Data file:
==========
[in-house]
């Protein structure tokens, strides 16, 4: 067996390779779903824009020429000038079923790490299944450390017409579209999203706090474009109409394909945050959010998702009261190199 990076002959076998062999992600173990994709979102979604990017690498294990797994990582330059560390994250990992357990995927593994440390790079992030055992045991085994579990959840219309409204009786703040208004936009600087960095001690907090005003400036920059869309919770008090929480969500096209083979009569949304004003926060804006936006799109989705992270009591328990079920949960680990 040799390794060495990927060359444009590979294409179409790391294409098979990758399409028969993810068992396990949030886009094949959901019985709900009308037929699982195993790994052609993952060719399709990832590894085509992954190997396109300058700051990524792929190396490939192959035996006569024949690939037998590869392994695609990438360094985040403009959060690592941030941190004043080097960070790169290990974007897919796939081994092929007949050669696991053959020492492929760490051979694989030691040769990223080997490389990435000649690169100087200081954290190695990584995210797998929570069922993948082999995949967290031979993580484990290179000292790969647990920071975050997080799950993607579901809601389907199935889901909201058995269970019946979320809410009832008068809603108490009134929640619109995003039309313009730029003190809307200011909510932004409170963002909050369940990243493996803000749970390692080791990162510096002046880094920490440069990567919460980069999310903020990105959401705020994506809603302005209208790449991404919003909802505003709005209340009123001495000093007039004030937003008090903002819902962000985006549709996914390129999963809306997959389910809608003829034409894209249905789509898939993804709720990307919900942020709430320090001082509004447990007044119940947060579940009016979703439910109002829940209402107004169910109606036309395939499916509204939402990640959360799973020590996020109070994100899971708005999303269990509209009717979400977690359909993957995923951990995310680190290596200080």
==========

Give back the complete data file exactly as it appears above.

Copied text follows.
[in-house]
């Protein structure tokens, strides 16, 4: 067996390779779903824009020429000038079923790490299944450390017409579209999203706090474009109409394909945050959010998702009261190199 990076002959076998062999992600173990994709979102979604990017690498294990797994990582330059560390994250990992357990995927593994440390790079992030055992045991085994579990959840219309409204009786703040208004936009600087960095001690907090005003400036920059869309919770008090929480969500096209083979009569949304004003926060804006936006799109989705992270009591328990079920949960680990 040799390794060495990927060359444009590979294409179409790391294409098979990758399409028969993810068992396990949030886009094949959901019985709900009308037929699982195993790994052609993952060719399709990832590894085509992954190997396109300058700051990524792929190396490939192959035996006569024949690939037998590869392994695609990438360094985040403009959060690592941030941190004043080097960070790169290990974007897919796939081994092929007949050669696991053959020492492929760490051979694989030691040769990223080997490389990435000649690169100087200081954290190695990584995210797998929570069922993948082999995949967290031979993580484990290179000292790969647990920071975050997080799950993607579901809601389907199935889901909201058995269970019946979320809410009832008068809603108490009134929640619109995003039309313009730029003190809307200011909510932004409170963002909050369940990243493996803000749970390692080791990162510096002046880094920490440069990567919460980069999310903020990105959401705020994506809603302005209208790449991404919003909802505003709005209340009123001495000093007039004030937003008090903002819902962000985006549709996914390129999963809306997959389910809608003829034409894209249905789509898939993804709720990307919900942020709430320090001082509004447990007044119940947060579940009016979703439910109002829940209402107004169910109606036309395939499916509204939402990640959360799973020590996020109070994100899971708005999303269990509209009717979400977690359909993957995923951990995310680190290596200080």